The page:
The mayor backed up his hand-picked superintendent during his first news conference since African-American aldermen said last week that their constituents are making louder demands that something be done to quash the epidemic of homicides that has drawn nationwide attention to Chicago.
“Both Garry McCarthy, (First Deputy Police Supt.) Al Wysinger and the entire leadership in the police department have my 100 percent support, but they also have my sense of impatience to get the results throughout the city to bring the type of safety we want in every neighborhood,” Emanuel said.
“I appreciate any of the aldermen’s expressions, their frustrations. That is no different than the urgency I want for public safety,” Emanuel said as Ald. Howard Brookins, head of the City Council’s black caucus, looked on.
Last week, Brookins, 21st, questioned McCarthy’s tactics. On Monday, Brookins said he liked the mayor’s urgency. “I think it shows the frustration. I think he captured the mood of the black caucus that we’re all frustrated,” the alderman said. “I’m glad that it’s such a high-level priority for the mayor, as well as all the members of the black caucus.”
But Brookins continued to sound the alarm about the number of killings, which have remained stubbornly high in Chicago even as Emanuel and McCarthy have tried a variety of police tactics and legislative maneuvers in recent months to bring them down.
“I’m not the expert with respect to crime reduction, and I’m a result-oriented guy, as much of my caucus is,” Brookins said. “We just are displaying the frustration that the public is pushing on us about crime within our communities, and primarily it is within African-American communities that we’re seeing this violence.”
The mayor gave his vote of confidence while telling reporters the city has enough money to greatly expand the police department’s “violence prevention initiative,” which pays officers overtime to come in on their days off to work patrol in high crime areas. The Tribune has reported McCarthy plans to double the size of the program to allow up to 400 officers to sign up, and to expand it to every day from five days per week.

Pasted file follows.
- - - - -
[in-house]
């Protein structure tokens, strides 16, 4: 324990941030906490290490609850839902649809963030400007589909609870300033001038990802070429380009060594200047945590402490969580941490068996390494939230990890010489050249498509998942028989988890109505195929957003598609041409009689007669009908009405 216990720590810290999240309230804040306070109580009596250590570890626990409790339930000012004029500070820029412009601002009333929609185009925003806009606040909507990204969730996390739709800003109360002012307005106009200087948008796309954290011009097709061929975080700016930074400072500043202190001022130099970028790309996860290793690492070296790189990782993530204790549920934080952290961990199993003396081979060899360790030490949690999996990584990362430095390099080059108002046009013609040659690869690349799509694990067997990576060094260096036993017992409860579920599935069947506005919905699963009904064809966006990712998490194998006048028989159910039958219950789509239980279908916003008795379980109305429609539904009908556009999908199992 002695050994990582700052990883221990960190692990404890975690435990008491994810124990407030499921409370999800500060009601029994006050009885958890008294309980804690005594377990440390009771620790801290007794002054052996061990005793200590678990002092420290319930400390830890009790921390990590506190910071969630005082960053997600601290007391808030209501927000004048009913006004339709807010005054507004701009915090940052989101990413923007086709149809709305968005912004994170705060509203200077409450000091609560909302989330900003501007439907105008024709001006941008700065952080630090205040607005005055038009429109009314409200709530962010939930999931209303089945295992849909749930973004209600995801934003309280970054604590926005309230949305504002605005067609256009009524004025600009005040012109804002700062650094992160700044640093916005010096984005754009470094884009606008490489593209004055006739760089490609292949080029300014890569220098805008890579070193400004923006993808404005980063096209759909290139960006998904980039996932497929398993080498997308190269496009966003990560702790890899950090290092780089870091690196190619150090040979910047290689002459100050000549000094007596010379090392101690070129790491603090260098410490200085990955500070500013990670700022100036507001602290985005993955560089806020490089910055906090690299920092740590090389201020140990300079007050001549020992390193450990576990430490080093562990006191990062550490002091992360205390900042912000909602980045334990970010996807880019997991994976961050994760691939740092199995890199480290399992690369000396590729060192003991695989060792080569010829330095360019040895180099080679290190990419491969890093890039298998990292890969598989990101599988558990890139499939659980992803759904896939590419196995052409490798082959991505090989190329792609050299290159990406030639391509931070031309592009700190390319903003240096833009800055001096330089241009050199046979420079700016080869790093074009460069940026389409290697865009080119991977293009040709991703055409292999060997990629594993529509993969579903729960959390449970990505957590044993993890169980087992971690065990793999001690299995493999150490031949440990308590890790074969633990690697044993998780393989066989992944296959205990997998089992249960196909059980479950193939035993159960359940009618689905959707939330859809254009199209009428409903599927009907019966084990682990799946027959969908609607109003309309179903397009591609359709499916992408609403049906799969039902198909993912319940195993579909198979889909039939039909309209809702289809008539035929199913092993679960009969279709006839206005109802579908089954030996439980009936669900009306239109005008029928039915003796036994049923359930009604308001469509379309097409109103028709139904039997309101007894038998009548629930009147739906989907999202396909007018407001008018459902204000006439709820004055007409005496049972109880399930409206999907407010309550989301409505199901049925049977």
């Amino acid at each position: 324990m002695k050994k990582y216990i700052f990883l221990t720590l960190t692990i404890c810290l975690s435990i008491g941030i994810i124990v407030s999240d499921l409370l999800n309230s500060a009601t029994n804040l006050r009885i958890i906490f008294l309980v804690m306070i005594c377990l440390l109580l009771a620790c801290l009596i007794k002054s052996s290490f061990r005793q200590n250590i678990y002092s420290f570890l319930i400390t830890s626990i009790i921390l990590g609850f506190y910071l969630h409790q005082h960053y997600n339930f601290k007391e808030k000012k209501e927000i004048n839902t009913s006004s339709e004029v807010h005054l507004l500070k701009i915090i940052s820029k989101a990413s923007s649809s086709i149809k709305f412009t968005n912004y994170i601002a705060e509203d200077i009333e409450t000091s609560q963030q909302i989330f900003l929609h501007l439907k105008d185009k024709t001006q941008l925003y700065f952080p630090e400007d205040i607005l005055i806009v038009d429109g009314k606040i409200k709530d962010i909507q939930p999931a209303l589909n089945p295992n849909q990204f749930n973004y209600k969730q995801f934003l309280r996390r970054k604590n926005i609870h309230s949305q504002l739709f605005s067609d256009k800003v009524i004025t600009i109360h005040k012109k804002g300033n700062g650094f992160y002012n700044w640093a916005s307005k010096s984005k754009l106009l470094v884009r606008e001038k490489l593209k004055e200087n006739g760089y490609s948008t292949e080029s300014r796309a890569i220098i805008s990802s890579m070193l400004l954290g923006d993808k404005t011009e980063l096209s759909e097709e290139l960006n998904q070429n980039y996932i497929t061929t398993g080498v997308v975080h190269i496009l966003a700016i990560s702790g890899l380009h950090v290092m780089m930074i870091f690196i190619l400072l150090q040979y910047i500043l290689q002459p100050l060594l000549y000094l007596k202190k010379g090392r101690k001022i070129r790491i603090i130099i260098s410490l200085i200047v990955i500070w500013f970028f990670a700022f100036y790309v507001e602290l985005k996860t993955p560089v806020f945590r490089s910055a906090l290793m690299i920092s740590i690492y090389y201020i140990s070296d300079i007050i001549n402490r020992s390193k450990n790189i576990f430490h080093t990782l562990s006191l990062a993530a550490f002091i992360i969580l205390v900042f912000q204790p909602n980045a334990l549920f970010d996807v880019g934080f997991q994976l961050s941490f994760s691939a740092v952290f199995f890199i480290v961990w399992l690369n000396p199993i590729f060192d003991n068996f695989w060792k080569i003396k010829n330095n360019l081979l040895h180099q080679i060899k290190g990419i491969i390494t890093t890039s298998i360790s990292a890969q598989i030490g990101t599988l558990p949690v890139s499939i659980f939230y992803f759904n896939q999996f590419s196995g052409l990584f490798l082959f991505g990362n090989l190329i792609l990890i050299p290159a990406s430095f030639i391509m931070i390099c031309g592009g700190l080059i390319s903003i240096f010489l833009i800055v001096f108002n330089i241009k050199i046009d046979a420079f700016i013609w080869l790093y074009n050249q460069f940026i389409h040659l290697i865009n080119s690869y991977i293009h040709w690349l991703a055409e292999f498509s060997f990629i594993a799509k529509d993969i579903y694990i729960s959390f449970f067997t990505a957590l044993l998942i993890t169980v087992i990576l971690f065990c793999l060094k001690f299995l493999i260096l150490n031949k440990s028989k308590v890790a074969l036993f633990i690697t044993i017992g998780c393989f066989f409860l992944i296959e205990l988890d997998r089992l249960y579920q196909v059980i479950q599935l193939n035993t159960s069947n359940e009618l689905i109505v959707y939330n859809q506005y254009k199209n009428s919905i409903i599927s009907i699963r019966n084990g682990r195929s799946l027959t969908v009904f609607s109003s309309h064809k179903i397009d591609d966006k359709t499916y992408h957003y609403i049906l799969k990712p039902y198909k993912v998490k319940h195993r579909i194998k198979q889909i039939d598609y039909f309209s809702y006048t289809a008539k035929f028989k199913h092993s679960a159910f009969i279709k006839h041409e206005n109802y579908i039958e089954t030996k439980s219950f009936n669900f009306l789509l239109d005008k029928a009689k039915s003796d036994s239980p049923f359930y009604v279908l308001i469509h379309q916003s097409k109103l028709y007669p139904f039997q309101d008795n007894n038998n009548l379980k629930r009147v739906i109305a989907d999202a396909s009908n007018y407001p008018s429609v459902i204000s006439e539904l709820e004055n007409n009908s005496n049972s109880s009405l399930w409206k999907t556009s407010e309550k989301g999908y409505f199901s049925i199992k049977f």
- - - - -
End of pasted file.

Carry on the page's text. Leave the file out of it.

“We’re making the right calls and we’re making the right decisions to invest, and it’s an extended period of time but the right call to do and we have the resources to do it. Don’t worry, the budget will be fully balanced as it has been when we proposed it, and we made the cuts where we need to and the investments where we must,” the mayor said.
Emanuel’s 2013 spending plan included a $3 million increase in the department’s overtime to $32 million, according to city budget documents. That's still less than the $33.7 million the department spent on overtime in 2011, documents show.
The mayor’s comments came at a news conference to announce an additional 4,200 children will attend full-day kindergarten next year at a cost of $15 million. That money was found through cost-cutting at the school district’s central office, he said.
Emanuel has in the past used the city’s shaky financial situation to help explain the need to close city-run mental health clinics, lay off city workers and raise water fees and other costs for residents. And Chicago Public Schools officials are on the verge of closing schools to save money over the long haul as they face a deficit of us much as $1 billion next year.
But as with his assurances on police overtime, the mayor said money is available for the kindergarten program. It’s a matter of priorities, he said. “What are your priorities? You’ve got to make them, and then you’ve got to be able to fund them,” he said.